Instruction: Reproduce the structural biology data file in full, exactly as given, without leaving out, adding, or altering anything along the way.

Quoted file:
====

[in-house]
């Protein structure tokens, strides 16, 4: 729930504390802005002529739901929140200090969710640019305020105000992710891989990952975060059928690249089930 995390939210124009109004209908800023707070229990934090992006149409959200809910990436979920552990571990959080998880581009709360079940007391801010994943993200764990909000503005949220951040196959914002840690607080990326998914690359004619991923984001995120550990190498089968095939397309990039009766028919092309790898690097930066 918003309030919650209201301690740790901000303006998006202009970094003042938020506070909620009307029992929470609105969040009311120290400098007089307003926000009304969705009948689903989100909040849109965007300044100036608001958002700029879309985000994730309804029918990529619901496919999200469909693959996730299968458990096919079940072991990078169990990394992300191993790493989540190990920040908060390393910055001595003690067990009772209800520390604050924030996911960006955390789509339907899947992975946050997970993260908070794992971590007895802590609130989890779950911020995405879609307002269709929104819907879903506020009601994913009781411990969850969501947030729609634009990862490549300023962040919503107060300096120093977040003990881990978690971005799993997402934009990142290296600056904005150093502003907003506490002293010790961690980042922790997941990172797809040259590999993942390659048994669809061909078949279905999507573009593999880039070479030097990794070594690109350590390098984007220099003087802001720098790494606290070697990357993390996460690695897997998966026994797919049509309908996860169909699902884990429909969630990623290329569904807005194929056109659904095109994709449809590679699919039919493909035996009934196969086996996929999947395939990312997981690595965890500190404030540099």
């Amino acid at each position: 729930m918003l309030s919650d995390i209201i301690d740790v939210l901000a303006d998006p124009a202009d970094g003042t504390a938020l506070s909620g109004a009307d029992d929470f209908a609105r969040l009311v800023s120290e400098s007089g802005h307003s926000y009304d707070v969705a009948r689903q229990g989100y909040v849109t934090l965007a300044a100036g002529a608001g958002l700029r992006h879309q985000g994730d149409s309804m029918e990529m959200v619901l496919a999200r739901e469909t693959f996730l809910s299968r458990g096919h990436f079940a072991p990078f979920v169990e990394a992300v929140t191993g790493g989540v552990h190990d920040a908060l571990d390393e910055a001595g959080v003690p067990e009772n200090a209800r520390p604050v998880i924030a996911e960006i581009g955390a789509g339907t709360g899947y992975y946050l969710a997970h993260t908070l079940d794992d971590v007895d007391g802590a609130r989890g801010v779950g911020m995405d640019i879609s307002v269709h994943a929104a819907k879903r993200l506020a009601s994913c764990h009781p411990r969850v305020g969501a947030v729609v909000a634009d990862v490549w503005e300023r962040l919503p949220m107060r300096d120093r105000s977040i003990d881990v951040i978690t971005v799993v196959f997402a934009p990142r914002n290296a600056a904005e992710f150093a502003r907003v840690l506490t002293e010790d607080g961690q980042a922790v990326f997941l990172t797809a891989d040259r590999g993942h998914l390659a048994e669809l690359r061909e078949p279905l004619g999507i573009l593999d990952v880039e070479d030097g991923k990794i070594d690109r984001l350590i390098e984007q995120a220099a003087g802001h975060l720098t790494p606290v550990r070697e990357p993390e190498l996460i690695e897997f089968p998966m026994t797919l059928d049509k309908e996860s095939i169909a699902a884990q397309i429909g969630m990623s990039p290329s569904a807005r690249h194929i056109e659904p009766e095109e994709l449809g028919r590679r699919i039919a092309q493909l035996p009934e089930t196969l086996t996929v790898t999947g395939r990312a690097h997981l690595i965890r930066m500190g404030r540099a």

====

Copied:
[in-house]
């Protein structure tokens, strides 16, 4: 729930504390802005002529739901929140200090969710640019305020105000992710891989990952975060059928690249089930 995390939210124009109004209908800023707070229990934090992006149409959200809910990436979920552990571990959080998880581009709360079940007391801010994943993200764990909000503005949220951040196959914002840690607080990326998914690359004619991923984001995120550990190498089968095939397309990039009766028919092309790898690097930066 918003309030919650209201301690740790901000303006998006202009970094003042938020506070909620009307029992929470609105969040009311120290400098007089307003926000009304969705009948689903989100909040849109965007300044100036608001958002700029879309985000994730309804029918990529619901496919999200469909693959996730299968458990096919079940072991990078169990990394992300191993790493989540190990920040908060390393910055001595003690067990009772209800520390604050924030996911960006955390789509339907899947992975946050997970993260908070794992971590007895802590609130989890779950911020995405879609307002269709929104819907879903506020009601994913009781411990969850969501947030729609634009990862490549300023962040919503107060300096120093977040003990881990978690971005799993997402934009990142290296600056904005150093502003907003506490002293010790961690980042922790997941990172797809040259590999993942390659048994669809061909078949279905999507573009593999880039070479030097990794070594690109350590390098984007220099003087802001720098790494606290070697990357993390996460690695897997998966026994797919049509309908996860169909699902884990429909969630990623290329569904807005194929056109659904095109994709449809590679699919039919493909035996009934196969086996996929999947395939990312997981690595965890500190404030540099």
């Amino acid at each position: 729930m918003l309030s919650d995390i209201i301690d740790v939210l901000a303006d998006p124009a202009d970094g003042t504390a938020l506070s909620g109004a009307d029992d929470f209908a609105r969040l009311v800023s120290e400098s007089g802005h307003s926000y009304d707070v969705a009948r689903q229990g989100y909040v849109t934090l965007a300044a100036g002529a608001g958002l700029r992006h879309q985000g994730d149409s309804m029918e990529m959200v619901l496919a999200r739901e469909t693959f996730l809910s299968r458990g096919h990436f079940a072991p990078f979920v169990e990394a992300v929140t191993g790493g989540v552990h190990d920040a908060l571990d390393e910055a001595g959080v003690p067990e009772n200090a209800r520390p604050v998880i924030a996911e960006i581009g955390a789509g339907t709360g899947y992975y946050l969710a997970h993260t908070l079940d794992d971590v007895d007391g802590a609130r989890g801010v779950g911020m995405d640019i879609s307002v269709h994943a929104a819907k879903r993200l506020a009601s994913c764990h009781p411990r969850v305020g969501a947030v729609v909000a634009d990862v490549w503005e300023r962040l919503p949220m107060r300096d120093r105000s977040i003990d881990v951040i978690t971005v799993v196959f997402a934009p990142r914002n290296a600056a904005e992710f150093a502003r907003v840690l506490t002293e010790d607080g961690q980042a922790v990326f997941l990172t797809a891989d040259r590999g993942h998914l390659a048994e669809l690359r061909e078949p279905l004619g999507i573009l593999d990952v880039e070479d030097g991923k990794i070594d690109r984001l350590i390098e984007q995120a220099a003087g802001h975060l720098t790494p606290v550990r070697e990357p993390e190498l996460i690695e897997f089968p998966m026994t797919l059928d049509k309908e996860s095939i169909a699902a884990q397309i429909g969630m990623s990039p290329s569904a807005r690249h194929i056109e659904p009766e095109e994709l449809g028919r590679r699919i039919a092309q493909l035996p009934e089930t196969l086996t996929v790898t999947g395939r990312a690097h997981l690595i965890r930066m500190g404030r540099a």